Ultimately, companies are made up of people and the ideas and jobs they provide. Allowing your employees to write on LinkedIn allows them to share all the smart ideas behind products or services, the exceptional moments that make a great team and the pros and cons of a smart solution.

Your three-step content strategy on LinkedIn

  1. Reuse content from another channel

LinkedIn can be used as a secondary platform for content posted elsewhere, to increase reach and increase referral traffic to original content. Here are some ways to post content on LinkedIn:

Publish the full content. Copy and paste the entire piece on LinkedIn. Add a note at the beginning or end of the song with a link to the original.

If you are reusing third party content in its entirety, make sure you understand your republication rights. Some media may publish only part of the text, while others may have to wait a while before reposting it on a different channel, so you must approve the text before republishing it. Make sure to define the canonical link when you originally published it.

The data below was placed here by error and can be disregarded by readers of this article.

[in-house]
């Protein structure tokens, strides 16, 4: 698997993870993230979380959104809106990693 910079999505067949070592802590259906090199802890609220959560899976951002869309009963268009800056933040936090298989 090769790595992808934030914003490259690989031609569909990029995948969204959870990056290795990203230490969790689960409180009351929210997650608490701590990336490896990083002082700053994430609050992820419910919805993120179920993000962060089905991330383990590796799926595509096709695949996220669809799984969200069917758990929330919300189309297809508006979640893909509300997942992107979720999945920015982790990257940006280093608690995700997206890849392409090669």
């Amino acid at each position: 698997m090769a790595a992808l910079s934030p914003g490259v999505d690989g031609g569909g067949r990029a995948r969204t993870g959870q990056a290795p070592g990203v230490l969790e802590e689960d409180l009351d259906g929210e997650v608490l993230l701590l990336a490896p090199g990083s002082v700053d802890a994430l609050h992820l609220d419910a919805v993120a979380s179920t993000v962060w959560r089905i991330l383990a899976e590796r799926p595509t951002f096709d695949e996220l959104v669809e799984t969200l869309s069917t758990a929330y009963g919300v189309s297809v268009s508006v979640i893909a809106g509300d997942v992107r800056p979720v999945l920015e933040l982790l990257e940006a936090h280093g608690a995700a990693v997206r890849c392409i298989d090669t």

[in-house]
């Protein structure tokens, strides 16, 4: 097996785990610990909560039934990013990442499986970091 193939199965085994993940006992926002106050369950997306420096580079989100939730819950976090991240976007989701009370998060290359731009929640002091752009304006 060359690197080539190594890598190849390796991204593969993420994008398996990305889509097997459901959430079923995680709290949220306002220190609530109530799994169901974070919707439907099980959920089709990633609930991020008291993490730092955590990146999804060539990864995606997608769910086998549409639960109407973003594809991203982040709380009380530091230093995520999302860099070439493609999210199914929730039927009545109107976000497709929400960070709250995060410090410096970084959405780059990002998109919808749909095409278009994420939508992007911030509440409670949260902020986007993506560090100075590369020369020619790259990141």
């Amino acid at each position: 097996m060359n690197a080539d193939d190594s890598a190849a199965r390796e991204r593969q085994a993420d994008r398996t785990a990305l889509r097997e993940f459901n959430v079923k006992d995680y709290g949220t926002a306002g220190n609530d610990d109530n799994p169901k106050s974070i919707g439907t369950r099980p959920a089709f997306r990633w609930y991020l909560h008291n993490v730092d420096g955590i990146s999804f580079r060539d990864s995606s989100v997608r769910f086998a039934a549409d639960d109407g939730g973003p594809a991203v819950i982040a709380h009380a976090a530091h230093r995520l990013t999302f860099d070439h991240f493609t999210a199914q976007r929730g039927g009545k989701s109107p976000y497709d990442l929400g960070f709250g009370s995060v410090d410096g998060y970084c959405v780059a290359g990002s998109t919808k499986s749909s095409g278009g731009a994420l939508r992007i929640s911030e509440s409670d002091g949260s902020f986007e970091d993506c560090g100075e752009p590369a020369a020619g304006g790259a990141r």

Summarize the content with a link to the original. Use the original introduction and summarize the main conclusions of the original content.

For example, if you have a three-point article, you can write a one-sentence representation for each point on LinkedIn, instead of a paragraph for each point in the original article. You can also ask questions that people should ask themselves when evaluating a problem, with a link to the original piece that contains answers or more questions.

While the goal is to drive referral traffic for the entire story to another site, make sure the article is available on LinkedIn and that it will add value to readers, even if they don’t click. It should not be addressed for your chapter. View and link to the full content.

  1. Promotional or commercial content